We've discussed the idea that active traders continuously are trying to sell the E-Mini S&P 500 futures (Es) in and around 2100. This is not a new revelation. The simple fact that momentum consistently has faded between the mid-2080s and 2100 dating back to late-May 2015 is sufficient evidence for traders to adopt a responsively bearish posture. That said, I want to make sure those actively selling the top of end of the range recognize the potential for an upside squeeze or breakout.
In Wednesday's morning note we referenced the bounce that materialized from between the eight- and 21-day exponential moving averages (EMA) during Tuesday's auction. The same thing happened on Wednesday, only this time price made it all the way to the 50-day simple moving average (SMA). As long as the Es is finding support beneath the eight- and 21-day EMAs, those trying to sell short should anticipate strong and swift support from responsive dip buyers during moments of intraday weakness.
Also worth noting in regard to the chart above is the fact that price is finding support above the upper end of the most actively traded range (the bell curve). The longer price holds above 2080, and as long as dips beneath the shorter-timeframe EMAs continue to stimulate demand, the more likely I believe we are to break higher. In a nutshell, have a plan in place just in case the Es gains acceptance above 2100.
Moving on to bonds, which are currently the instruments I am most frequently emailed about, the relatively minor selling we saw in 10-year Treasury notes and 30-Year Treasury bonds ahead of Wednesday's regular session open was a nice reprieve for trapped bears, but it's incredibly premature to say any sort of meaningful top is in place. Those stalking a turn in bonds and using the iShares 20+ Year Treasury Bond ETF (TLT) as their trading vehicle should measure their risk against $143.
A number of readers have inquired about the never-ending sideways action in shares of Freeport-McMoRan (FCX), but unfortunately, I don't see much in the way of an imminent breakout. On the plus side, the chart still looks OK.
Freeport is clearly struggling to break out of its multi-week channel between $10 and $12. But as long as the stock continues to close above the 30- and 40-week SMAs, I wouldn't want to give up on an eventual upside break. Those operating on a shorter timeframe can continue to trade the channel in a responsive manner. But those taking a longer-term approach should continue to give bulls the benefit of the doubt.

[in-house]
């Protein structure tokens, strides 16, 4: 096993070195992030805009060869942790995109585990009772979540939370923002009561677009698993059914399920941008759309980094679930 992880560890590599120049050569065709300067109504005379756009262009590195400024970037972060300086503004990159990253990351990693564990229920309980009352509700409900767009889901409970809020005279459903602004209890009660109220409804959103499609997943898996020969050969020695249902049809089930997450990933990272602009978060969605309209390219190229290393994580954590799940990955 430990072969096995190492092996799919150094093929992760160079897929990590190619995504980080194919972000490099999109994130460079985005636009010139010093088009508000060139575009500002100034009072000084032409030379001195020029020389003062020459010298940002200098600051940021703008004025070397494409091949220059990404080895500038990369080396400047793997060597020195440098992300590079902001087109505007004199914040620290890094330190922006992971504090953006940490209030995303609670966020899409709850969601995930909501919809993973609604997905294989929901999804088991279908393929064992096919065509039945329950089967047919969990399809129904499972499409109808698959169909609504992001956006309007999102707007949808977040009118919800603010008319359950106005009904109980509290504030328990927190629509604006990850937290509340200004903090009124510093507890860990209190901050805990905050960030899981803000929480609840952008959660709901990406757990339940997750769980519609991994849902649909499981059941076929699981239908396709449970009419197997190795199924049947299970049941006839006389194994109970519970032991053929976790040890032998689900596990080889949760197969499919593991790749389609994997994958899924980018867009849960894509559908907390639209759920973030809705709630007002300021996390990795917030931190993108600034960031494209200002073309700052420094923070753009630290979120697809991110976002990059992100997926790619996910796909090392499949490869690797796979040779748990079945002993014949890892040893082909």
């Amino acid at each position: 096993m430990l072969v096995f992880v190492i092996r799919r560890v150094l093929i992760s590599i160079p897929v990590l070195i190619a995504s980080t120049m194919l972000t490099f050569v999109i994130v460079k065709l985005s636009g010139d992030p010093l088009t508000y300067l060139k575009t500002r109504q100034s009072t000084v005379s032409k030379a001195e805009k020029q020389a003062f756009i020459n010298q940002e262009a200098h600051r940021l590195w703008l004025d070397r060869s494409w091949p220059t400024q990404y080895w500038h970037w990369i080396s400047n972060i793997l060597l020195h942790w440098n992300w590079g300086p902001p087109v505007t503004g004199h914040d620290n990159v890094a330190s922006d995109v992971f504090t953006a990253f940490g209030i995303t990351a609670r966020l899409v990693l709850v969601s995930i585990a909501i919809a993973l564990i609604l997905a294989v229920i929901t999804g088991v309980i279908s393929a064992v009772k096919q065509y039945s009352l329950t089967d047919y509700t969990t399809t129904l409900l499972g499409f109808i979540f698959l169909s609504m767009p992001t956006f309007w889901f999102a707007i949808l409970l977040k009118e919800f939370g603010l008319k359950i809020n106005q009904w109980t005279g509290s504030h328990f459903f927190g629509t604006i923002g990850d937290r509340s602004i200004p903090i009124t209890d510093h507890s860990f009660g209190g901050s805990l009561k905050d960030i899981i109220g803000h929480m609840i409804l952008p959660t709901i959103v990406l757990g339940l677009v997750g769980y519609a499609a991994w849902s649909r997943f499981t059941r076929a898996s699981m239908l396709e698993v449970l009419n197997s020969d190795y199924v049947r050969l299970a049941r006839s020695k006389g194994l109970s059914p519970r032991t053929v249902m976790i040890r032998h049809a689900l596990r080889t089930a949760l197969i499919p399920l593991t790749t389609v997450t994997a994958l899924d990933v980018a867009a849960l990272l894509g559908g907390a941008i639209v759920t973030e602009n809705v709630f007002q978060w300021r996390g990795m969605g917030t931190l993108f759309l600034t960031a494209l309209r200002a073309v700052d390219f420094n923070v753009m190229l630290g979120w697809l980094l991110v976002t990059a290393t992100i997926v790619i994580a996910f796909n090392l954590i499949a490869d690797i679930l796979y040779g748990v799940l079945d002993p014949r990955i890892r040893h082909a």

And since Freeport is generally assumed to move at least to some small degree based on copper futures, I thought I'd post an updated chart.
At this point I want to take an optimistic approach and hope the multi-month channel can resolve itself above $2.25. A bullish break of the current flag would be a huge victory, while bullish extension above the mid-March highs would likely indicate a new primary bull trend is in the works.
As far as Thursday's Es auction is concerned, we'll begin the session with a focus on 2086.75, and 2099.75 to 2101.25. Wednesday's bullish close would be expected to give buyers the upper hand. So as long as value remains above 2086.75 we'll look to buy dips and keep our sights set on the big figure (2100).
A failed trade from the mid-2080s turns the auction a bit more dicey and has the potential to trigger a slide in the Es back down toward 2079.75 and 2073.75. Scalpers would be expected to take a bearish posture beneath the mid-2080s. However, my inclination is to focus less on chasing bearish day- timeframe price momentum and bit more on stalking dip-buying opportunities until the contract begins to close beneath the eight- and 21-day EMAs.
Any trading or volume profile related questions can be posted in the comments section below, emailed to me at firstname.lastname@example.org or posted to my twitter feed @ByrneRWS